One of the most dismaying things in our pursuit of truth is someone coming in and categorically opening in comments with: “Nope [it’s nothing to do with that], it’s …” and he details his view.
Because it very much IS what he’s just dismissed out of hand, plus it’s ALSO about what he is about to say, plus it’s ALSO other elements, not unlike heads of the same hydra entwining, parallel, tangled together, writhing.
Take these recent threads:
# Phil Haney, Michelle B and the MB
# Rotherham grooming gangs
# Plod and social services
# Common Purpose’s refusal to pursue crimes
# Belgian and Vatican paedo crimes
# Weinstein and Hollywood
# The Ashkenazi non-Jew and world mayhem
# The climate scam
# Polly and her investigations
From North Star over My Shoulder: A Flying Life (Buck, Bob) Bob flew from 1930 to 1974, from DC 2’s (Yes, 2s) to 747s)
Courtesy SAARP newsletter
I attended a reunion party in Paris, many years after retirement; sitting next to me at dinner was Nicole Sargent Kappler, one of our original French hostesses, still lovely with big expressive brown eyes, a very intelligent lady.
“Tell me, Bob,” she asked, “what was the best time of our flying?” Without a moment’s deliberation I said, “The 707 days.”
7. Tacky Beeb and its Wokemasters
6. Another [good] take on the virus
Apologies for the white on black in that – some bloggers never learn.
5. Always remember, lonely hearts
Haiku with the all important topic of how to watch foreign films:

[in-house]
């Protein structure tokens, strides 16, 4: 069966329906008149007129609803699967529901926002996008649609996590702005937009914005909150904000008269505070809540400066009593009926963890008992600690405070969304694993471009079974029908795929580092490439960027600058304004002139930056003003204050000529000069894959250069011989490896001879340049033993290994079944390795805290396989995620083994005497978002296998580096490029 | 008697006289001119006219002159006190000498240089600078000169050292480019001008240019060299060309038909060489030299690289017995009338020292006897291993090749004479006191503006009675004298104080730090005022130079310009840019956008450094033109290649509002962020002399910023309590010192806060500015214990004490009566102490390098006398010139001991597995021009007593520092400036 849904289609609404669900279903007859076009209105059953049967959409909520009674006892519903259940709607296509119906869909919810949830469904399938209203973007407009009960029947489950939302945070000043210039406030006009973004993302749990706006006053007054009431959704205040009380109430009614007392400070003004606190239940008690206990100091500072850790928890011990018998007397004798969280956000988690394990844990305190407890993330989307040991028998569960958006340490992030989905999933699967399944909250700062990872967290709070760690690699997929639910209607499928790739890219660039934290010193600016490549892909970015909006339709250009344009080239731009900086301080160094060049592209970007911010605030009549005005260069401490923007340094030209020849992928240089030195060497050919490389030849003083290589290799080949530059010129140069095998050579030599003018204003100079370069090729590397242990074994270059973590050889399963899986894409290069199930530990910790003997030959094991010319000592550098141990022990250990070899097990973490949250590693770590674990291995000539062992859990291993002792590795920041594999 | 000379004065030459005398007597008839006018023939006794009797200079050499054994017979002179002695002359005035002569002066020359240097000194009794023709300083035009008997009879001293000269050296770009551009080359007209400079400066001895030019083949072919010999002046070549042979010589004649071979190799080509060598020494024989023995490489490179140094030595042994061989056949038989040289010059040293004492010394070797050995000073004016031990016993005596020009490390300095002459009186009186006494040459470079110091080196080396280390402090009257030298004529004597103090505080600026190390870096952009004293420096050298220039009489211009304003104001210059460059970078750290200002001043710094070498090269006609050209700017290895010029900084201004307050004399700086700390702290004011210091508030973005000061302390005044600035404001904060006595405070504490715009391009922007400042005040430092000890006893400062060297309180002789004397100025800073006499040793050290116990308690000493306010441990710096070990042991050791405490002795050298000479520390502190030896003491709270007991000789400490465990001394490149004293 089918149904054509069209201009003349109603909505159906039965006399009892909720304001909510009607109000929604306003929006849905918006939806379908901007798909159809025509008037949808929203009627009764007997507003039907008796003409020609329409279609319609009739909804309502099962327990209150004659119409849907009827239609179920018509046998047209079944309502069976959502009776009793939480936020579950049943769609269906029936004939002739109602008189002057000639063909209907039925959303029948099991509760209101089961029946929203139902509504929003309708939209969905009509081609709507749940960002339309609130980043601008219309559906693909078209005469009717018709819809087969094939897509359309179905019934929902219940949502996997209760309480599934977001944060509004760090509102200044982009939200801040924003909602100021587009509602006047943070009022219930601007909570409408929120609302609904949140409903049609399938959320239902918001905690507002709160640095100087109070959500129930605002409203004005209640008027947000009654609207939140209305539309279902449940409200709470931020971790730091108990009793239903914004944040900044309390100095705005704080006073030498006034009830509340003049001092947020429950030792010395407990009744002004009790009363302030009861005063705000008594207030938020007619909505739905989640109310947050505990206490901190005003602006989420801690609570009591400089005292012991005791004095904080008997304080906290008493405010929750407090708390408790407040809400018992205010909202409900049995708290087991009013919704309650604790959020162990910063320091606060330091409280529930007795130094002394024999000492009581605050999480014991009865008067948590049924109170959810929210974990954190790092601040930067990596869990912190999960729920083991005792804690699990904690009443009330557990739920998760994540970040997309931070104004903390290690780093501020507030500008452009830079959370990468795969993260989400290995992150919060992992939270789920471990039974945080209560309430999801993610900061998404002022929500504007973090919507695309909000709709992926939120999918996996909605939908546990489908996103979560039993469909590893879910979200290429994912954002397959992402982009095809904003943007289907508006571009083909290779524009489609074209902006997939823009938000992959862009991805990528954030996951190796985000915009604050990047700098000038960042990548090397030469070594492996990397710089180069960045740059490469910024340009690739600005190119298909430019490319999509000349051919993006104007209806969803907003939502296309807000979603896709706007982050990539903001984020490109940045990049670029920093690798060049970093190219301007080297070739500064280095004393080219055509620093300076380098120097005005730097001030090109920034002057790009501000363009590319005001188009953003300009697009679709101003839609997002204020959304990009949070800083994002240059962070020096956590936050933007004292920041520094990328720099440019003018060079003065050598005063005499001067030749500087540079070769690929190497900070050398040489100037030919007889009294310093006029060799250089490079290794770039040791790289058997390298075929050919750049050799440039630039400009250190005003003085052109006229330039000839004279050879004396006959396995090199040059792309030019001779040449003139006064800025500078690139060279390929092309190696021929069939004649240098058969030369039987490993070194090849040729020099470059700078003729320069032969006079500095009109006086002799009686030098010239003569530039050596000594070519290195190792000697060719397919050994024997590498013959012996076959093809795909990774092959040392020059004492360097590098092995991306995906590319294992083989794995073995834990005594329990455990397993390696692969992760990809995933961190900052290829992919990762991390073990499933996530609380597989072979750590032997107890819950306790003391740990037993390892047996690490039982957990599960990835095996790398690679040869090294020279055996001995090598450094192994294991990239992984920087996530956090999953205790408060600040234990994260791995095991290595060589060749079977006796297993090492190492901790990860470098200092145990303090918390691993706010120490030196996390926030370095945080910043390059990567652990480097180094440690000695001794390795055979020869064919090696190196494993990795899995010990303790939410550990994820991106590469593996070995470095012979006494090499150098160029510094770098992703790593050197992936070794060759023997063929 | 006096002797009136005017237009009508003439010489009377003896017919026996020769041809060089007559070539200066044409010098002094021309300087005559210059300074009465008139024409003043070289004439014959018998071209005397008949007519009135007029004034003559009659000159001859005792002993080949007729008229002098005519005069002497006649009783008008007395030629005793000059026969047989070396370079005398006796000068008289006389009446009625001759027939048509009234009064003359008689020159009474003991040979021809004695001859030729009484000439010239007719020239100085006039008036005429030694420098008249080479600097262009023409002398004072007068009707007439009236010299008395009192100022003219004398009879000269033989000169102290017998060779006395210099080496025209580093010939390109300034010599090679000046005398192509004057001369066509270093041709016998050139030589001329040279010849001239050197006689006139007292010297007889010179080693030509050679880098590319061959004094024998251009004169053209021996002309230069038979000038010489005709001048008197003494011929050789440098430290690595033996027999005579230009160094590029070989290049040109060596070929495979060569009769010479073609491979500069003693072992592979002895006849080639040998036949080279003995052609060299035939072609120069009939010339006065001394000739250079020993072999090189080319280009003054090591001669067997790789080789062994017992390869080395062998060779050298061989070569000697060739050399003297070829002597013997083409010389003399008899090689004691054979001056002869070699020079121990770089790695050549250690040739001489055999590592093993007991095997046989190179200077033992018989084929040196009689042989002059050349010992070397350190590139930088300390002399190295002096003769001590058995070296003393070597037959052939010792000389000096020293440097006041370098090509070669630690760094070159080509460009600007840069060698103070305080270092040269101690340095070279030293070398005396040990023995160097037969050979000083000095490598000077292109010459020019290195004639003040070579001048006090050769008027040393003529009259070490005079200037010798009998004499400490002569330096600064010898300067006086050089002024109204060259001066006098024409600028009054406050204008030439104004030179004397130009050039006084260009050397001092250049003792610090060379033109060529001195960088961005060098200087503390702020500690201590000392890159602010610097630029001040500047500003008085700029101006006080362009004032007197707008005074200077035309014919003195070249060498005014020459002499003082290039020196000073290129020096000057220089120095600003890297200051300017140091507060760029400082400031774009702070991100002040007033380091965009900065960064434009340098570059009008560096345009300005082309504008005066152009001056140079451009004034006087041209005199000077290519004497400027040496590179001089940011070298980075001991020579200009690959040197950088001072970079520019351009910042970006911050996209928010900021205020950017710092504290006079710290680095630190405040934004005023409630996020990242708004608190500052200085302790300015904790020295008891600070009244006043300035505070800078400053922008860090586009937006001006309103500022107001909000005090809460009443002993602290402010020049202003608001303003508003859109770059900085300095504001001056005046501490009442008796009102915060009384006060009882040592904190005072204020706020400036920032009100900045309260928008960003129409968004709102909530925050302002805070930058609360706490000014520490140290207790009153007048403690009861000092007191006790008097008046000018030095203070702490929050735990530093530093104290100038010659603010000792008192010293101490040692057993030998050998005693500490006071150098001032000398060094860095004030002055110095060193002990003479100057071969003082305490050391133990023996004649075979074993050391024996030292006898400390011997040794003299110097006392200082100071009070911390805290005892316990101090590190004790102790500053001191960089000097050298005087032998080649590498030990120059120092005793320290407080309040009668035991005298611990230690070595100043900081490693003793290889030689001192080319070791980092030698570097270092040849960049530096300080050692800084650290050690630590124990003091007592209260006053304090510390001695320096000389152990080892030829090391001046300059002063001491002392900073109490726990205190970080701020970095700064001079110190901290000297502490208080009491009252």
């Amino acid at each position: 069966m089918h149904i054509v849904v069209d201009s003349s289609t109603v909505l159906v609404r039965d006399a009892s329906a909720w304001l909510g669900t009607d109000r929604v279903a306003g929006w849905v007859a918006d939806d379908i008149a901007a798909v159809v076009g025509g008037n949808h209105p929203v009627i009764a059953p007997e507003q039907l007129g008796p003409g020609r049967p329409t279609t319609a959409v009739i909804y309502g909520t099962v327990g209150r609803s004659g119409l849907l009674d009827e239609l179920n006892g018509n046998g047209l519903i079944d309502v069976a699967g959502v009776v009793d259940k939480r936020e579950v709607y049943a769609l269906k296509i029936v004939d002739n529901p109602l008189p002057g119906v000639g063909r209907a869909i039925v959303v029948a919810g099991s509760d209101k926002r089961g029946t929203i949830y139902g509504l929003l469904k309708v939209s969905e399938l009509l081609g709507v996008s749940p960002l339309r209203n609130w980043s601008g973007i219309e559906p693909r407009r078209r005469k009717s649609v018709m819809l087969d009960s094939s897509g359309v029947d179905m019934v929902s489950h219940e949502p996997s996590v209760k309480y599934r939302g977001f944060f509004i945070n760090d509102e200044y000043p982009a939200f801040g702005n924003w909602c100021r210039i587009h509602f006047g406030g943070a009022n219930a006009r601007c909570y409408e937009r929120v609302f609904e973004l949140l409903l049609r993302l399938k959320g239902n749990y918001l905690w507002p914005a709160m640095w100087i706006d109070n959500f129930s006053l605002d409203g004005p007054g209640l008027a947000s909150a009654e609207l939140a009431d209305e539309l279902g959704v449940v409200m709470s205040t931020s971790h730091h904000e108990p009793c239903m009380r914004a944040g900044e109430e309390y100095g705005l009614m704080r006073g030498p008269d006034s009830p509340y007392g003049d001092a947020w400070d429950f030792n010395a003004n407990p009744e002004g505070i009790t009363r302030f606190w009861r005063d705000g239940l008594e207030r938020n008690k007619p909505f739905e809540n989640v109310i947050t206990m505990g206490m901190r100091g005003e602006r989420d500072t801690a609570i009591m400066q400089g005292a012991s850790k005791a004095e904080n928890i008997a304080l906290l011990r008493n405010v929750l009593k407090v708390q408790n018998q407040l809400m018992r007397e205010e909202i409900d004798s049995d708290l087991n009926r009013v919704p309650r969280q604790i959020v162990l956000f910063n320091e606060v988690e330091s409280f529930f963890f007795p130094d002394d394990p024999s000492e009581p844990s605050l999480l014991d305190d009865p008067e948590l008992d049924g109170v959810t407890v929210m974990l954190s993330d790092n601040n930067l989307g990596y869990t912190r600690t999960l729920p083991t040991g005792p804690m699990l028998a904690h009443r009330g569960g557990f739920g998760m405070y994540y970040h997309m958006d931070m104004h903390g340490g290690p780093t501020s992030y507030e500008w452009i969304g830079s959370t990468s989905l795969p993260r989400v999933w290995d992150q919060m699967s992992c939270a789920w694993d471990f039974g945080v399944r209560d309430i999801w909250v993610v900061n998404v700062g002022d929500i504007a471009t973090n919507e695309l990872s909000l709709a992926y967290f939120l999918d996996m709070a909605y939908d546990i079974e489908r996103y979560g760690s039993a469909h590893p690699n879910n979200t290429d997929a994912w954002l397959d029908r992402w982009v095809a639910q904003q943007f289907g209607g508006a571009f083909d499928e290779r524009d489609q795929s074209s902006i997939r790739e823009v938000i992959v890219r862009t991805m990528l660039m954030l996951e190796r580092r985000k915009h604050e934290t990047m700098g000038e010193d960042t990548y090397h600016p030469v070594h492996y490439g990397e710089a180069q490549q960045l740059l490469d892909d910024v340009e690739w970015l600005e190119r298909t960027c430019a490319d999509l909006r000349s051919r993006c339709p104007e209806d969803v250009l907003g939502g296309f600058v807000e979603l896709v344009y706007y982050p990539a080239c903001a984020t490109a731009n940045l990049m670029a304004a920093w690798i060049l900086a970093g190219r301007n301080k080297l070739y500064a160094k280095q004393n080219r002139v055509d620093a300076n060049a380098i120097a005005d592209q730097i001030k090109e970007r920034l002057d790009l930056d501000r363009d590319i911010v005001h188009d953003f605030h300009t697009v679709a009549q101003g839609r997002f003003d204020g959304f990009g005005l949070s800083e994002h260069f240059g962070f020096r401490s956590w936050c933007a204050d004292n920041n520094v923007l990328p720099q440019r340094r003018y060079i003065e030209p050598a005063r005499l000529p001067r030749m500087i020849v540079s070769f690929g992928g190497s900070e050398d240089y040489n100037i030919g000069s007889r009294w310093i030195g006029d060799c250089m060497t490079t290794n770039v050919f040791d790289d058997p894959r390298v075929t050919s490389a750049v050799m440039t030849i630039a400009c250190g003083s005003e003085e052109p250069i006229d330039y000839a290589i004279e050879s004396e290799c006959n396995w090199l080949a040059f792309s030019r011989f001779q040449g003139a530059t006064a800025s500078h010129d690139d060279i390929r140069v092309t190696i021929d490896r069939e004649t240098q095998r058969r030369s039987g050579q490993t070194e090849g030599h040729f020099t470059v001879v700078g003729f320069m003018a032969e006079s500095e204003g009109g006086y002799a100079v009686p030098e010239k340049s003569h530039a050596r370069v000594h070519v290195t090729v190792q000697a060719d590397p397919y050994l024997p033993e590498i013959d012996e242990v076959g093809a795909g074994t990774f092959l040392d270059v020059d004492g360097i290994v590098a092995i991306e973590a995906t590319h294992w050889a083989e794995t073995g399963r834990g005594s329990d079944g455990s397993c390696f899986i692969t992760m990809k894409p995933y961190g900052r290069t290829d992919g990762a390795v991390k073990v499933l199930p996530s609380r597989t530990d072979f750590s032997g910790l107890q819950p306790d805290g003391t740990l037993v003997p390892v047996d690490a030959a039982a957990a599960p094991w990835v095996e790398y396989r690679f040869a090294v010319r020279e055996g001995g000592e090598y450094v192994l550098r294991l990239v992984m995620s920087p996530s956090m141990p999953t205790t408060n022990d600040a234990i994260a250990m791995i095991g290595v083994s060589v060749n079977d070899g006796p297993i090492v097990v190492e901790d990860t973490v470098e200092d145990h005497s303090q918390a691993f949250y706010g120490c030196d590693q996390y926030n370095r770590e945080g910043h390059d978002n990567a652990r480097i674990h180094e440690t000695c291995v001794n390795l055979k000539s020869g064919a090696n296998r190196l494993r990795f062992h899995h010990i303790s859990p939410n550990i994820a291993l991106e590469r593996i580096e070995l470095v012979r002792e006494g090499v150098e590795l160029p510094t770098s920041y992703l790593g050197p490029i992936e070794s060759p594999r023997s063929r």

We tend to be for subtitles here, which can be amusing on occasions and essential on others:
Haiku moves on:
Via Chuckles, Steve Sailer looks at fictional and true stories:
This post is about fictional and the deep annoyance at plot holes and ill thought out story arcs, e.g. Doctor Who, e.g. Andromeda, e.g. just so many lazily worked through arcs and plots.
There’s a bit of stick in this, an edge shall we say, because I’m currently plunged into redacting my entire long book – at the time of writing, I’ve got up to 2:20.
I’d go so far as to say that in a book that length, with that many wholesale changes in direction over twenty years, you’re going to get at least a few anomalies and sure enough, in 2:17, there are some doozies.
There’s a main protagonist called Emma, a honey, and she was fine until part three when she started doing such stupid things, wrong things, brought to her partner’s attention but because the plot demanded she be there at the end, there either had to be an epiphany to sustain the continuing bad person idiocies and he still loving her … or else there had to be a radical change.